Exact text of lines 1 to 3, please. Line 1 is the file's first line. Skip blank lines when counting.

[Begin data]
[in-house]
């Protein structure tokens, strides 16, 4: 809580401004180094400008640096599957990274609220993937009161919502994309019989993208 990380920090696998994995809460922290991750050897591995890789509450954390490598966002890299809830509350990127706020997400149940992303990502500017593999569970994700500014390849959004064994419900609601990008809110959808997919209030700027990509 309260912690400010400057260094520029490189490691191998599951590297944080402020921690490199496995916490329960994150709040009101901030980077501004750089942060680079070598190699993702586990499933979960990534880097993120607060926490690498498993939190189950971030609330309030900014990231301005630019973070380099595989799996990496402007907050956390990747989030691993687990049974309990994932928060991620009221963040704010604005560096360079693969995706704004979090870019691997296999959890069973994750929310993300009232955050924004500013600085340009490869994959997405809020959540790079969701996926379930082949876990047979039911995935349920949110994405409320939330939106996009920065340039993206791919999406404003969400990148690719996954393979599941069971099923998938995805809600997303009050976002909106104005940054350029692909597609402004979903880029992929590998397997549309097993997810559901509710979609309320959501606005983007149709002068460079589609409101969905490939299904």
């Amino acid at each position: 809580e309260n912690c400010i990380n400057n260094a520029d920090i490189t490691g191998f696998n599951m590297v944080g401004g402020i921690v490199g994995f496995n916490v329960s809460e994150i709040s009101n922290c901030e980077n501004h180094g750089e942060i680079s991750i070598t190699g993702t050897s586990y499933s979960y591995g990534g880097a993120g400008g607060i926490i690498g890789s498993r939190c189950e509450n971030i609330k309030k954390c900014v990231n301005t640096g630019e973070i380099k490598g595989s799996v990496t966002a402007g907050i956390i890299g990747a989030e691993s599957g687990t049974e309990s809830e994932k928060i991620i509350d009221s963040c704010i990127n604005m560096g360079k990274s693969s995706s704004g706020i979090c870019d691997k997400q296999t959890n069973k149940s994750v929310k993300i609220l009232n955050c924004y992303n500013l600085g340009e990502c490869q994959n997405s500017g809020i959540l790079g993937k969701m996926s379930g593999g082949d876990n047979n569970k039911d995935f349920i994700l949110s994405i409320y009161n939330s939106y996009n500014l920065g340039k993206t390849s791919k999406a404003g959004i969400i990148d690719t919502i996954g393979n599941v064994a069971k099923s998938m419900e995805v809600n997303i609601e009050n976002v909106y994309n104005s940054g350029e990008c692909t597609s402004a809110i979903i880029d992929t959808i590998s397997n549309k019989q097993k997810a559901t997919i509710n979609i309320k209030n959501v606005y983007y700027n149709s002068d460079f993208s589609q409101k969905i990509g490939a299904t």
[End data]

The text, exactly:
[in-house]
């Protein structure tokens, strides 16, 4: 809580401004180094400008640096599957990274609220993937009161919502994309019989993208 990380920090696998994995809460922290991750050897591995890789509450954390490598966002890299809830509350990127706020997400149940992303990502500017593999569970994700500014390849959004064994419900609601990008809110959808997919209030700027990509 309260912690400010400057260094520029490189490691191998599951590297944080402020921690490199496995916490329960994150709040009101901030980077501004750089942060680079070598190699993702586990499933979960990534880097993120607060926490690498498993939190189950971030609330309030900014990231301005630019973070380099595989799996990496402007907050956390990747989030691993687990049974309990994932928060991620009221963040704010604005560096360079693969995706704004979090870019691997296999959890069973994750929310993300009232955050924004500013600085340009490869994959997405809020959540790079969701996926379930082949876990047979039911995935349920949110994405409320939330939106996009920065340039993206791919999406404003969400990148690719996954393979599941069971099923998938995805809600997303009050976002909106104005940054350029692909597609402004979903880029992929590998397997549309097993997810559901509710979609309320959501606005983007149709002068460079589609409101969905490939299904």
């Amino acid at each position: 809580e309260n912690c400010i990380n400057n260094a520029d920090i490189t490691g191998f696998n599951m590297v944080g401004g402020i921690v490199g994995f496995n916490v329960s809460e994150i709040s009101n922290c901030e980077n501004h180094g750089e942060i680079s991750i070598t190699g993702t050897s586990y499933s979960y591995g990534g880097a993120g400008g607060i926490i690498g890789s498993r939190c189950e509450n971030i609330k309030k954390c900014v990231n301005t640096g630019e973070i380099k490598g595989s799996v990496t966002a402007g907050i956390i890299g990747a989030e691993s599957g687990t049974e309990s809830e994932k928060i991620i509350d009221s963040c704010i990127n604005m560096g360079k990274s693969s995706s704004g706020i979090c870019d691997k997400q296999t959890n069973k149940s994750v929310k993300i609220l009232n955050c924004y992303n500013l600085g340009e990502c490869q994959n997405s500017g809020i959540l790079g993937k969701m996926s379930g593999g082949d876990n047979n569970k039911d995935f349920i994700l949110s994405i409320y009161n939330s939106y996009n500014l920065g340039k993206t390849s791919k999406a404003g959004i969400i990148d690719t919502i996954g393979n599941v064994a069971k099923s998938m419900e995805v809600n997303i609601e009050n976002v909106y994309n104005s940054g350029e990008c692909t597609s402004a809110i979903i880029d992929t959808i590998s397997n549309k019989q097993k997810a559901t997919i509710n979609i309320k209030n959501v606005y983007y700027n149709s002068d460079f993208s589609q409101k969905i990509g490939a299904t």